The Village Witch
I have a picture of my dad from the 1940s, looking pretty cocky. He went into the Army when he was 19 and they sent him to North Africa, Sicily and then into Italy. Somehow he also got to France, where he drank champagne for the first time.
So, I'm thinking of him on Memorial Day. And of my Gaga, my step-grandfather, who was gassed in France during WWI and never really recovered. And of my maternal grandfather Bill Boyd who was a sailor during WWI. I have a photo of my grandmother wearing his sailor suit after the war.
There's a Westmoreland Ancestor who may or may not have fought for the CSA and a Boyd Ancestor who definitely did.
I am also thinking of my great-grandmother Lillian who raised a large family during the last years of the 19th century and the early years of the 20th. She ran a store, looked after babies and grandbabies and had a favorite cuss-word. She didn't go to a particular war but she must have had an indominable spirit. I think I can see it in her face in the old pictures.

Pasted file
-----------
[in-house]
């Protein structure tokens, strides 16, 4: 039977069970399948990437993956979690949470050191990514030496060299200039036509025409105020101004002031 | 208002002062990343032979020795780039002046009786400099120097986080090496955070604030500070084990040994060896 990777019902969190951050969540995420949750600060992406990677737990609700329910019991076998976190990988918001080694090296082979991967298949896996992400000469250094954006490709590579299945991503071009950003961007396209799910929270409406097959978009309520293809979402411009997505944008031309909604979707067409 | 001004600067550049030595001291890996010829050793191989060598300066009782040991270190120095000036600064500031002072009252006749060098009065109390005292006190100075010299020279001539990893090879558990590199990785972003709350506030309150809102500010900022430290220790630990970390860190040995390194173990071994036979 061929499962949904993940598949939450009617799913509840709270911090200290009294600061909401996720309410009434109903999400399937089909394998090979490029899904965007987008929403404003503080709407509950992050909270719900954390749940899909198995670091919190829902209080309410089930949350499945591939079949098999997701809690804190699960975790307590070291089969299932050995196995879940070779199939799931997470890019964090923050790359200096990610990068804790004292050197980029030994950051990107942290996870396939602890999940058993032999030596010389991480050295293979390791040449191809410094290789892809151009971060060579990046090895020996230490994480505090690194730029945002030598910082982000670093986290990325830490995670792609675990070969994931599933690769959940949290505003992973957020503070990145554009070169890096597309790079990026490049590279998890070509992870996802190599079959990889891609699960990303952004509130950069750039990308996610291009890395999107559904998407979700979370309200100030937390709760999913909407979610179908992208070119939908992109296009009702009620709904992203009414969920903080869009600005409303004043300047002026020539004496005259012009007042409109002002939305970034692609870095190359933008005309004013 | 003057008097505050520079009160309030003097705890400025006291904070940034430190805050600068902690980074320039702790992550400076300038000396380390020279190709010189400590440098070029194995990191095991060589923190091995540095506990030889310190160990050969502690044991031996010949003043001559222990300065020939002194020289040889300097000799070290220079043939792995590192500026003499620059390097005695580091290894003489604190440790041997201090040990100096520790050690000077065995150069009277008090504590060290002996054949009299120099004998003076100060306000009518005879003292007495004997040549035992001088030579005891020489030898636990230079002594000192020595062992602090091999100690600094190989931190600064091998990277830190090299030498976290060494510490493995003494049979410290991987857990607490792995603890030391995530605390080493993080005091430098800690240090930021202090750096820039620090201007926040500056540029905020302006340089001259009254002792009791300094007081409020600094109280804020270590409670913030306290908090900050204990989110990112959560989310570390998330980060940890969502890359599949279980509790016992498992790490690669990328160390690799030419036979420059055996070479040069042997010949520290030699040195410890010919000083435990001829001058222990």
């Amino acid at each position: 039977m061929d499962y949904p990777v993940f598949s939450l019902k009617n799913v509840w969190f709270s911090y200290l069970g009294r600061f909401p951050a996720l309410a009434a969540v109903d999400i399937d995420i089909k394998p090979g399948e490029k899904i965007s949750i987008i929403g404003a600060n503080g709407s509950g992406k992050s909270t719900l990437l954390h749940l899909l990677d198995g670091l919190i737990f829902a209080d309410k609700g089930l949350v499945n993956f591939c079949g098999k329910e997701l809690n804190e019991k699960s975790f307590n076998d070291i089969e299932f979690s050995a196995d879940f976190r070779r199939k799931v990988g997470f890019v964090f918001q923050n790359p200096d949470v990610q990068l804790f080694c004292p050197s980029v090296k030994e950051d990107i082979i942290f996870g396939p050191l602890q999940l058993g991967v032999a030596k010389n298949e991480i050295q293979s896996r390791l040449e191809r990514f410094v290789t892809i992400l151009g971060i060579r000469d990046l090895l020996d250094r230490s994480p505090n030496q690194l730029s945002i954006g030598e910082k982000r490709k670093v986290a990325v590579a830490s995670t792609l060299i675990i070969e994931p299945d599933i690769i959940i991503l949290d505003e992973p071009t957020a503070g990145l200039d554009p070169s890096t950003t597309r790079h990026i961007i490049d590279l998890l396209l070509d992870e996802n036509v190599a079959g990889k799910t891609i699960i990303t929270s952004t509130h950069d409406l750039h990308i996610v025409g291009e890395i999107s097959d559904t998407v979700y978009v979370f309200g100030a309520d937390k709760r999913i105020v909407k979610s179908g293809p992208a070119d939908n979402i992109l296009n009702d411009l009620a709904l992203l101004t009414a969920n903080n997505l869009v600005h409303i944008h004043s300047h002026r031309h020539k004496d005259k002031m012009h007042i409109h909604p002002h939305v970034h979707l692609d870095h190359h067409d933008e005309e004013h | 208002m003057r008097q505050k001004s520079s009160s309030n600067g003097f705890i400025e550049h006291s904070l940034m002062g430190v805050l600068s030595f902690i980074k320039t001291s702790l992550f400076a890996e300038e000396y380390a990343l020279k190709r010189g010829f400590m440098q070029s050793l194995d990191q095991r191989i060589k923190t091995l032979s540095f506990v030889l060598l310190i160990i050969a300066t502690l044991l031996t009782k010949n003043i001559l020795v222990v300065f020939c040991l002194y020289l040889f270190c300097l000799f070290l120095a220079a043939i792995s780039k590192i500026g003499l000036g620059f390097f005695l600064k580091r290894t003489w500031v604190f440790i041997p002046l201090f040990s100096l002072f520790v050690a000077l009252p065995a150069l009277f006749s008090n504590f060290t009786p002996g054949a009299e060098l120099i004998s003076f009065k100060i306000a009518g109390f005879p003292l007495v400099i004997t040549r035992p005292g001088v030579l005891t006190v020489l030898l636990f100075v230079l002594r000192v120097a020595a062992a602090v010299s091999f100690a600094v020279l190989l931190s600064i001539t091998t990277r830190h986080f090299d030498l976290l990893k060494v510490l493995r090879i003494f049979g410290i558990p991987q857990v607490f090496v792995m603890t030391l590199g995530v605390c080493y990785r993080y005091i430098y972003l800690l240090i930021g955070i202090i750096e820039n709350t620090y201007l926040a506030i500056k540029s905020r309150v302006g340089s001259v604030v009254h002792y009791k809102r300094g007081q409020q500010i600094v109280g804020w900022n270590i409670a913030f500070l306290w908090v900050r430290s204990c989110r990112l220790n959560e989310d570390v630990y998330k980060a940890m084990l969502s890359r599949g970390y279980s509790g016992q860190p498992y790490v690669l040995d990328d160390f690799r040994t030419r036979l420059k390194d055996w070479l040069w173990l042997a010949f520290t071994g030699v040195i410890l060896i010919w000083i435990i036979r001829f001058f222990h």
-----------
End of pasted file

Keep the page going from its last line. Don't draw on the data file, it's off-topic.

And I'm thinking of young men when I was a young women, men who didn't burn their draft cards and men who did. Men who didn't come back from Southeast Asia. And men who came back so ruined and empty that they are still healing, after all these years. So, I'm thinking of my handsome neighbor Jackie and how the war killed him, years after he was home and "safe".
And I'm wondering about Iraq and Afghanistan and Pakistan, and whether we are ever going to figure this thing out. The seduction of all this glory and honor and death and destruction.
I reckon not.
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